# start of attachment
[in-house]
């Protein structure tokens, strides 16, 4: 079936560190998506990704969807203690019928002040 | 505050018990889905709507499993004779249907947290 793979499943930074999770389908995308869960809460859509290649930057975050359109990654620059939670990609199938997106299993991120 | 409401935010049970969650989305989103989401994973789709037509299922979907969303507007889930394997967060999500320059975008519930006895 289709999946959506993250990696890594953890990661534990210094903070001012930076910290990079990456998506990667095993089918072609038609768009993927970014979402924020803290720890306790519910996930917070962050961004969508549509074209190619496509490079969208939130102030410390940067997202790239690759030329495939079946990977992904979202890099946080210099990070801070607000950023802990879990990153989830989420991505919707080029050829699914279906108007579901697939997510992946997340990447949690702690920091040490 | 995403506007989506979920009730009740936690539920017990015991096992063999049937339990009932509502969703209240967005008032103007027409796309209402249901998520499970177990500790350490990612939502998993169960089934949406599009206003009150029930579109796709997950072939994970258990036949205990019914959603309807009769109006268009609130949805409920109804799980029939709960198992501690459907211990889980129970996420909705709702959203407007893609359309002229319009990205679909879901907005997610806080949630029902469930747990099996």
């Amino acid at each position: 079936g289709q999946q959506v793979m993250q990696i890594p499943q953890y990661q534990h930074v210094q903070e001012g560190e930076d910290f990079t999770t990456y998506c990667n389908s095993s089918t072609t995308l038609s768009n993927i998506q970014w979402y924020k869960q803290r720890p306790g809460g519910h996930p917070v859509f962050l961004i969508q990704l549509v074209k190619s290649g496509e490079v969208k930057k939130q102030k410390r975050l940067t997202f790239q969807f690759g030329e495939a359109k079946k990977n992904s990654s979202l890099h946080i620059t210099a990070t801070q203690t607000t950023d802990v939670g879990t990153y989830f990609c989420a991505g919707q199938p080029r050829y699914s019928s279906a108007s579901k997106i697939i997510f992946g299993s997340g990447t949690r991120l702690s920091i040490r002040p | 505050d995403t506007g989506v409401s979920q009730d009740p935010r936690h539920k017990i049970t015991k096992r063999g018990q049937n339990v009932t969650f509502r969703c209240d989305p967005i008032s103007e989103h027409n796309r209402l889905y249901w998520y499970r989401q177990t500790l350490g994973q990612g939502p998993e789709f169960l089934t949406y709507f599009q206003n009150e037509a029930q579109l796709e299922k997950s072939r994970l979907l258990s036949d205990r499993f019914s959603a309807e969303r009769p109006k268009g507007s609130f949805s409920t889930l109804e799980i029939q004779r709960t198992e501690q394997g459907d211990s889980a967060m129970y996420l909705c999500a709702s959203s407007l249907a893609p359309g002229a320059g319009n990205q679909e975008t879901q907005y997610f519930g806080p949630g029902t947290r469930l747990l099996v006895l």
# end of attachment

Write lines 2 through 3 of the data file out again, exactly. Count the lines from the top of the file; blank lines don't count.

């Protein structure tokens, strides 16, 4: 079936560190998506990704969807203690019928002040 | 505050018990889905709507499993004779249907947290 793979499943930074999770389908995308869960809460859509290649930057975050359109990654620059939670990609199938997106299993991120 | 409401935010049970969650989305989103989401994973789709037509299922979907969303507007889930394997967060999500320059975008519930006895 289709999946959506993250990696890594953890990661534990210094903070001012930076910290990079990456998506990667095993089918072609038609768009993927970014979402924020803290720890306790519910996930917070962050961004969508549509074209190619496509490079969208939130102030410390940067997202790239690759030329495939079946990977992904979202890099946080210099990070801070607000950023802990879990990153989830989420991505919707080029050829699914279906108007579901697939997510992946997340990447949690702690920091040490 | 995403506007989506979920009730009740936690539920017990015991096992063999049937339990009932509502969703209240967005008032103007027409796309209402249901998520499970177990500790350490990612939502998993169960089934949406599009206003009150029930579109796709997950072939994970258990036949205990019914959603309807009769109006268009609130949805409920109804799980029939709960198992501690459907211990889980129970996420909705709702959203407007893609359309002229319009990205679909879901907005997610806080949630029902469930747990099996």
């Amino acid at each position: 079936g289709q999946q959506v793979m993250q990696i890594p499943q953890y990661q534990h930074v210094q903070e001012g560190e930076d910290f990079t999770t990456y998506c990667n389908s095993s089918t072609t995308l038609s768009n993927i998506q970014w979402y924020k869960q803290r720890p306790g809460g519910h996930p917070v859509f962050l961004i969508q990704l549509v074209k190619s290649g496509e490079v969208k930057k939130q102030k410390r975050l940067t997202f790239q969807f690759g030329e495939a359109k079946k990977n992904s990654s979202l890099h946080i620059t210099a990070t801070q203690t607000t950023d802990v939670g879990t990153y989830f990609c989420a991505g919707q199938p080029r050829y699914s019928s279906a108007s579901k997106i697939i997510f992946g299993s997340g990447t949690r991120l702690s920091i040490r002040p | 505050d995403t506007g989506v409401s979920q009730d009740p935010r936690h539920k017990i049970t015991k096992r063999g018990q049937n339990v009932t969650f509502r969703c209240d989305p967005i008032s103007e989103h027409n796309r209402l889905y249901w998520y499970r989401q177990t500790l350490g994973q990612g939502p998993e789709f169960l089934t949406y709507f599009q206003n009150e037509a029930q579109l796709e299922k997950s072939r994970l979907l258990s036949d205990r499993f019914s959603a309807e969303r009769p109006k268009g507007s609130f949805s409920t889930l109804e799980i029939q004779r709960t198992e501690q394997g459907d211990s889980a967060m129970y996420l909705c999500a709702s959203s407007l249907a893609p359309g002229a320059g319009n990205q679909e975008t879901q907005y997610f519930g806080p949630g029902t947290r469930l747990l099996v006895l």